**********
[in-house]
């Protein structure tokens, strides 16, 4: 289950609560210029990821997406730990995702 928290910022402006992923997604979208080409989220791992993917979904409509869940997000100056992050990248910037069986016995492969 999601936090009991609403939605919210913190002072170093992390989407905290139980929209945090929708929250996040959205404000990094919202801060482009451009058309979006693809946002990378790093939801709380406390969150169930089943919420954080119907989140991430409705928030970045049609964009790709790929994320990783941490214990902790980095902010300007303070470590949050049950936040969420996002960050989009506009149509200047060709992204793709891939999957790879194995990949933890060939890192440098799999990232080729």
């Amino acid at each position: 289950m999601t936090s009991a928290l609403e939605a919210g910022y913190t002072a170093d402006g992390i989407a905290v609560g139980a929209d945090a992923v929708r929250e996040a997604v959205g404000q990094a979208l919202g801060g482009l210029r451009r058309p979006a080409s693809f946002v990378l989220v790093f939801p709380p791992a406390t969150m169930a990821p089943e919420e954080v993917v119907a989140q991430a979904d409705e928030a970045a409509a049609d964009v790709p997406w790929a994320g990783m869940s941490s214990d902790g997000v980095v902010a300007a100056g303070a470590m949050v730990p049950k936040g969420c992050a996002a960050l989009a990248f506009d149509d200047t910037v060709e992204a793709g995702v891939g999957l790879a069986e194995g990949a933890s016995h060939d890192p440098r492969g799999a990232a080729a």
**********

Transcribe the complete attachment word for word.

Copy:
[in-house]
């Protein structure tokens, strides 16, 4: 289950609560210029990821997406730990995702 928290910022402006992923997604979208080409989220791992993917979904409509869940997000100056992050990248910037069986016995492969 999601936090009991609403939605919210913190002072170093992390989407905290139980929209945090929708929250996040959205404000990094919202801060482009451009058309979006693809946002990378790093939801709380406390969150169930089943919420954080119907989140991430409705928030970045049609964009790709790929994320990783941490214990902790980095902010300007303070470590949050049950936040969420996002960050989009506009149509200047060709992204793709891939999957790879194995990949933890060939890192440098799999990232080729």
């Amino acid at each position: 289950m999601t936090s009991a928290l609403e939605a919210g910022y913190t002072a170093d402006g992390i989407a905290v609560g139980a929209d945090a992923v929708r929250e996040a997604v959205g404000q990094a979208l919202g801060g482009l210029r451009r058309p979006a080409s693809f946002v990378l989220v790093f939801p709380p791992a406390t969150m169930a990821p089943e919420e954080v993917v119907a989140q991430a979904d409705e928030a970045a409509a049609d964009v790709p997406w790929a994320g990783m869940s941490s214990d902790g997000v980095v902010a300007a100056g303070a470590m949050v730990p049950k936040g969420c992050a996002a960050l989009a990248f506009d149509d200047t910037v060709e992204a793709g995702v891939g999957l790879a069986e194995g990949a933890s016995h060939d890192p440098r492969g799999a990232a080729a």